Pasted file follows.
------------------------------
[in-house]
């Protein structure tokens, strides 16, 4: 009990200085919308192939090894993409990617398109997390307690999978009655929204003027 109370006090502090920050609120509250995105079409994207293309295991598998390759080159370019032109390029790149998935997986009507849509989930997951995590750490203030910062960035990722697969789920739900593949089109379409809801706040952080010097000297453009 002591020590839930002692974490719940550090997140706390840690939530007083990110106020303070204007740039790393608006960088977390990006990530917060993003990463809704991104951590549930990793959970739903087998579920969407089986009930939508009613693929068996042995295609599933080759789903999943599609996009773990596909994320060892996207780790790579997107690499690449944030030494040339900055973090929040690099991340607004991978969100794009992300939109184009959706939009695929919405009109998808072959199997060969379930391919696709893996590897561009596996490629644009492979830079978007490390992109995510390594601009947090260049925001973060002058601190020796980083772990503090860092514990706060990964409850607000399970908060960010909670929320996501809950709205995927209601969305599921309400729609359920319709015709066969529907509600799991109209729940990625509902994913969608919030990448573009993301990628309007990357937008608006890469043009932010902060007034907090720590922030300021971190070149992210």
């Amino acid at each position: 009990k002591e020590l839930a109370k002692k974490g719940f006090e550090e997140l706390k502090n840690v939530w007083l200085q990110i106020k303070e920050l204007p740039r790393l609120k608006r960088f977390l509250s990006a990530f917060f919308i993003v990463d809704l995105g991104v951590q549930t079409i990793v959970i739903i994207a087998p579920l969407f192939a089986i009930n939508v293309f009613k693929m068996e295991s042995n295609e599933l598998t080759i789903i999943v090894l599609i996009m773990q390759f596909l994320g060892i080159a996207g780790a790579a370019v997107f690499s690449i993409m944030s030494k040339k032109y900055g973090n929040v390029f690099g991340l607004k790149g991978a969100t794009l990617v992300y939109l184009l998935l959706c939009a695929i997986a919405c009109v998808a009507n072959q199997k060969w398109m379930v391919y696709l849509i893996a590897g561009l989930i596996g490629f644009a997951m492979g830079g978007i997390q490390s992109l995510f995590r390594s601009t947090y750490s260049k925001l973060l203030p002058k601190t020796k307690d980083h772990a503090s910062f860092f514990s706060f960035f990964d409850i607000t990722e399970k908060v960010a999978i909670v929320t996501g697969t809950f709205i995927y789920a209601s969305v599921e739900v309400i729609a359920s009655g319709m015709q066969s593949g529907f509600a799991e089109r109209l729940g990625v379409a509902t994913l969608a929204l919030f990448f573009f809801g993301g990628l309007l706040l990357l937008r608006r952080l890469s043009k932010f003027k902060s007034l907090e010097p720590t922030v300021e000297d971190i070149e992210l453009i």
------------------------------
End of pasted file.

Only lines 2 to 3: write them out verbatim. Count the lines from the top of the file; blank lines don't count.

């Protein structure tokens, strides 16, 4: 009990200085919308192939090894993409990617398109997390307690999978009655929204003027 109370006090502090920050609120509250995105079409994207293309295991598998390759080159370019032109390029790149998935997986009507849509989930997951995590750490203030910062960035990722697969789920739900593949089109379409809801706040952080010097000297453009 002591020590839930002692974490719940550090997140706390840690939530007083990110106020303070204007740039790393608006960088977390990006990530917060993003990463809704991104951590549930990793959970739903087998579920969407089986009930939508009613693929068996042995295609599933080759789903999943599609996009773990596909994320060892996207780790790579997107690499690449944030030494040339900055973090929040690099991340607004991978969100794009992300939109184009959706939009695929919405009109998808072959199997060969379930391919696709893996590897561009596996490629644009492979830079978007490390992109995510390594601009947090260049925001973060002058601190020796980083772990503090860092514990706060990964409850607000399970908060960010909670929320996501809950709205995927209601969305599921309400729609359920319709015709066969529907509600799991109209729940990625509902994913969608919030990448573009993301990628309007990357937008608006890469043009932010902060007034907090720590922030300021971190070149992210």
């Amino acid at each position: 009990k002591e020590l839930a109370k002692k974490g719940f006090e550090e997140l706390k502090n840690v939530w007083l200085q990110i106020k303070e920050l204007p740039r790393l609120k608006r960088f977390l509250s990006a990530f917060f919308i993003v990463d809704l995105g991104v951590q549930t079409i990793v959970i739903i994207a087998p579920l969407f192939a089986i009930n939508v293309f009613k693929m068996e295991s042995n295609e599933l598998t080759i789903i999943v090894l599609i996009m773990q390759f596909l994320g060892i080159a996207g780790a790579a370019v997107f690499s690449i993409m944030s030494k040339k032109y900055g973090n929040v390029f690099g991340l607004k790149g991978a969100t794009l990617v992300y939109l184009l998935l959706c939009a695929i997986a919405c009109v998808a009507n072959q199997k060969w398109m379930v391919y696709l849509i893996a590897g561009l989930i596996g490629f644009a997951m492979g830079g978007i997390q490390s992109l995510f995590r390594s601009t947090y750490s260049k925001l973060l203030p002058k601190t020796k307690d980083h772990a503090s910062f860092f514990s706060f960035f990964d409850i607000t990722e399970k908060v960010a999978i909670v929320t996501g697969t809950f709205i995927y789920a209601s969305v599921e739900v309400i729609a359920s009655g319709m015709q066969s593949g529907f509600a799991e089109r109209l729940g990625v379409a509902t994913l969608a929204l919030f990448f573009f809801g993301g990628l309007l706040l990357l937008r608006r952080l890469s043009k932010f003027k902060s007034l907090e010097p720590t922030v300021e000297d971190i070149e992210l453009i």